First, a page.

Decorating Small Spaces

Decorating a very small space can be a challenge, especially if it contains architectural details which break up the wall space, such as windows, doors and fireplaces, or if the space is a high-traffic area. The techniques for furnishing small spaces are slightly different, but the basic design principles are the same. The idea in any size room is to create a space that is as comfortable as it is functional.

Scale is the first principle to keep in mind when purchasing furniture for a small space. The deep, overstuffed sofa with rolled arms and floor-brushing skirts that seemed like a comforting place to curl up in the vastness of a showroom may look like a sleeping rhinoceros when you get it home to your tiny living room. 

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Oak was one of the first hardwoods used for furniture making and was the wood of choice for Gothic furniture and wainscoting in the Middle Ages. It remained popular throughout the seventeenth century until walnut began to supersede its use in the early 18th century. The debating chamber of the House of Commons in London is made from oak.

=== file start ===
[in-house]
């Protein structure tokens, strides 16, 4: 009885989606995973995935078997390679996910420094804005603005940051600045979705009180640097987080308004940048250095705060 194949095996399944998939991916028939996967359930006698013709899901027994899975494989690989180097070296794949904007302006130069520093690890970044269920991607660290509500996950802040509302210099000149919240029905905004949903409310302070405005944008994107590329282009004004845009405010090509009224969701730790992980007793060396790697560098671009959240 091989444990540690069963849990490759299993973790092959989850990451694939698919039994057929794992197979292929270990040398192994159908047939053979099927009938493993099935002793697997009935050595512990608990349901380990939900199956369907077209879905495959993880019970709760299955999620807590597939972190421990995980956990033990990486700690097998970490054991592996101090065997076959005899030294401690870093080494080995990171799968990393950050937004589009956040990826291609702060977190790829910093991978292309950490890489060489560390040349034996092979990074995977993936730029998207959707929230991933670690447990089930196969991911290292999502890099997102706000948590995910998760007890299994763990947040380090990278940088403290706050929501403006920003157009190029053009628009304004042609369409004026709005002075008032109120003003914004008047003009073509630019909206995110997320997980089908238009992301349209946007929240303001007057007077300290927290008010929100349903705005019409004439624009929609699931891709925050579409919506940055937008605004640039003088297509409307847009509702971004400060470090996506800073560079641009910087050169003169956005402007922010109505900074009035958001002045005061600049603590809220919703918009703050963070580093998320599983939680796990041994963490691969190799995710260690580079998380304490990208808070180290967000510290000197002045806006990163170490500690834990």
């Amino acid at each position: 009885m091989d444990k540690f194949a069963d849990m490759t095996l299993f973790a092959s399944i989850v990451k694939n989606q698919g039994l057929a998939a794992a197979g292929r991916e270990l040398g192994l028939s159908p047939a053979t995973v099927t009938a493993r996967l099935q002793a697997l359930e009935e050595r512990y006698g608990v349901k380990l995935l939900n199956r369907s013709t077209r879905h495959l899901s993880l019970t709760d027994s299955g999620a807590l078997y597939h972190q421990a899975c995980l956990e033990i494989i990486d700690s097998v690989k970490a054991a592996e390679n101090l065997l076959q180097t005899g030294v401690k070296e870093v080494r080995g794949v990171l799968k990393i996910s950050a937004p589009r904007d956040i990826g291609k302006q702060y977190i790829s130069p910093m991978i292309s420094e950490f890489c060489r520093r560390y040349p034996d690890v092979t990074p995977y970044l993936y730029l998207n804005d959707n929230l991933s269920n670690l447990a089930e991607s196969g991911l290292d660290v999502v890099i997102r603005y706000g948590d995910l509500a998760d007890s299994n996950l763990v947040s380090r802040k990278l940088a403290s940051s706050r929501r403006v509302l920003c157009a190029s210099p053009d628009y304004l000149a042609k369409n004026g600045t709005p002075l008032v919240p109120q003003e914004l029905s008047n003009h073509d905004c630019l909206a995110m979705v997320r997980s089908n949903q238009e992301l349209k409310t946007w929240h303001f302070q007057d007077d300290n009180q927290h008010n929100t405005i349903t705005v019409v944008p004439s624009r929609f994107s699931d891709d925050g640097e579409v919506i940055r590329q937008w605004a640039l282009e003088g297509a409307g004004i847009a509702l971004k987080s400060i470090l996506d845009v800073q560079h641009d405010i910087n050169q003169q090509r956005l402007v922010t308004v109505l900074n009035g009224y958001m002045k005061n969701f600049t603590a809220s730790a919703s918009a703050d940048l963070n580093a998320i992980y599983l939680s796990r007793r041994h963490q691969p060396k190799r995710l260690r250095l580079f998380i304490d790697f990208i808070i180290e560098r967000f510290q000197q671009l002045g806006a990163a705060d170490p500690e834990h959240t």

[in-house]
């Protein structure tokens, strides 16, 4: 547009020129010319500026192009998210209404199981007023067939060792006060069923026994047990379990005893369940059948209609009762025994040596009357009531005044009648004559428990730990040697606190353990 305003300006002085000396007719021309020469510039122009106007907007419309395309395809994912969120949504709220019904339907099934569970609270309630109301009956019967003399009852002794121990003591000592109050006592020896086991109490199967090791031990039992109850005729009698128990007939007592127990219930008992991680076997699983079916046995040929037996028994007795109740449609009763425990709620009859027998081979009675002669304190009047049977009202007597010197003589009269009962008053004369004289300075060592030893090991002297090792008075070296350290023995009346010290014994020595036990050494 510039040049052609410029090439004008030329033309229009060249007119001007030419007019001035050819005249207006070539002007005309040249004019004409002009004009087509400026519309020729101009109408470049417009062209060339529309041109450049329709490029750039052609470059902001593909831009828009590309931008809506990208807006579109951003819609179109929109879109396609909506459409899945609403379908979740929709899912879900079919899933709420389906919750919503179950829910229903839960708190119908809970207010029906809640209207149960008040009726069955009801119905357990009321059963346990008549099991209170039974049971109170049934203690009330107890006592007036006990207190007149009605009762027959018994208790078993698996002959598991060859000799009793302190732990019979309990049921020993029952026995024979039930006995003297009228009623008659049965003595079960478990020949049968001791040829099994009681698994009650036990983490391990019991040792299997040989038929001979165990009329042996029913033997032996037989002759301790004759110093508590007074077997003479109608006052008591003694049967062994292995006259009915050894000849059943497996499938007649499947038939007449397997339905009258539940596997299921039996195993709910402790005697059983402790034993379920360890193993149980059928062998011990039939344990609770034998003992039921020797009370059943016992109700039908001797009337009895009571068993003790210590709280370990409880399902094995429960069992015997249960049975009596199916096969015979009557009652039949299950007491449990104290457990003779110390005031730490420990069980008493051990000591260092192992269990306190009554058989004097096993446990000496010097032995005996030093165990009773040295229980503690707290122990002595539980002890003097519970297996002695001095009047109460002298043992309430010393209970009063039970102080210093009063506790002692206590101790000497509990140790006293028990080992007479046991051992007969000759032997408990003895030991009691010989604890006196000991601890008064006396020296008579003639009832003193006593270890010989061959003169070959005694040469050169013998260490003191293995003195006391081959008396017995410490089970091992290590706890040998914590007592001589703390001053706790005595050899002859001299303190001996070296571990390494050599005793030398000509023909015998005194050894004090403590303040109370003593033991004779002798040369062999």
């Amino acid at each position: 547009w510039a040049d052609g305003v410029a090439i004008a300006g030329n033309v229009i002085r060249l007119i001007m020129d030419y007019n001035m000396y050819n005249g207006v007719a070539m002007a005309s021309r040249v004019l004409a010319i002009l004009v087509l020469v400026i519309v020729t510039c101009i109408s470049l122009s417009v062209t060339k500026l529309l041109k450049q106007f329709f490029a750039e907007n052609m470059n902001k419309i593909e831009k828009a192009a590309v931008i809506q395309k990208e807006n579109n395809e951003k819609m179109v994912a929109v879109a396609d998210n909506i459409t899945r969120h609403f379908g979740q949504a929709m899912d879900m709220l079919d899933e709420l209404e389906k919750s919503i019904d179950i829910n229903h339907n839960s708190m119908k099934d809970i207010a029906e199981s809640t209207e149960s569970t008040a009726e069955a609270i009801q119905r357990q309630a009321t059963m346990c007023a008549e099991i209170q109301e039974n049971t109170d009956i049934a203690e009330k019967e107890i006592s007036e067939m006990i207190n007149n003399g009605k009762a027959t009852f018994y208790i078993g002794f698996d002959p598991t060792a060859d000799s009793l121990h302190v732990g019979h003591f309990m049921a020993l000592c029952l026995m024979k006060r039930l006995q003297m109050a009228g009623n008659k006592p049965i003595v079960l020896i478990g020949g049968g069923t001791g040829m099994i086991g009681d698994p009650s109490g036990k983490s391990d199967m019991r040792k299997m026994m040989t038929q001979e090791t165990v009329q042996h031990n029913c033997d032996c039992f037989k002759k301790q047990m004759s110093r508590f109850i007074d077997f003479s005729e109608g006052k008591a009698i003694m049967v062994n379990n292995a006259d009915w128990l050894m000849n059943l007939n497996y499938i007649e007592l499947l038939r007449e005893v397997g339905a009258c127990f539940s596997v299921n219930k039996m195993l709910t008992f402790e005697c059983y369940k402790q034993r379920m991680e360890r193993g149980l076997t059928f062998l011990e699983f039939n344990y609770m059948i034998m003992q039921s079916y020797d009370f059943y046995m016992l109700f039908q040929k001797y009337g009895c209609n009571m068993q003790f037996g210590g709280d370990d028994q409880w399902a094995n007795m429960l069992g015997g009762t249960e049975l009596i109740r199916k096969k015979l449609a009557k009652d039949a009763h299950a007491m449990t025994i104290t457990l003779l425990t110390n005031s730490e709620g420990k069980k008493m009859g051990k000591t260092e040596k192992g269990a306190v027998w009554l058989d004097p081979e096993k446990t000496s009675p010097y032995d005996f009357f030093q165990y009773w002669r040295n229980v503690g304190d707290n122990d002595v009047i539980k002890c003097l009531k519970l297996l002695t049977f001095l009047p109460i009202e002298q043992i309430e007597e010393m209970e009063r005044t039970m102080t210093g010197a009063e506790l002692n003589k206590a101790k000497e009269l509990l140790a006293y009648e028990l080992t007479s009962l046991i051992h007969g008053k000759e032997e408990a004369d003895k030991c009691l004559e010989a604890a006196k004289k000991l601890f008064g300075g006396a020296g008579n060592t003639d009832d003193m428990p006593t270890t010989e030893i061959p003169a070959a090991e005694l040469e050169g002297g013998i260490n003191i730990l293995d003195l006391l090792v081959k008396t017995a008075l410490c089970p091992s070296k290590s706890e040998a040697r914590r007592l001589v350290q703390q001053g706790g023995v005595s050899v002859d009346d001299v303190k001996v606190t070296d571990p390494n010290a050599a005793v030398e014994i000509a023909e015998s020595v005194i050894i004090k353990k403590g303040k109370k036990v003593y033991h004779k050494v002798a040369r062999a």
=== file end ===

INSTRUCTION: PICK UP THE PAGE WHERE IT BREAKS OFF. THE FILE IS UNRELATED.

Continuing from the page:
Oak’s popularity was (and is) probably because it grows so abundantly both in Europe (and in the United States). Although there’s over 600 species of the genus Quercus, it is the red (Q. rubra a.k.a. borealis) and white oak (Q. alba) most commonly used for furniture. White oak has longer rays and is more durable and was traditionally more commonly used in ship building, including the classic man-of-war ships of England. This is because the white oak has membranous growth called tyloses that plugs the pores of the heartwood, making it impenetrable to liquid, unlike red oak. Red oak was also used in railroad ties, wagon wheels and flooring.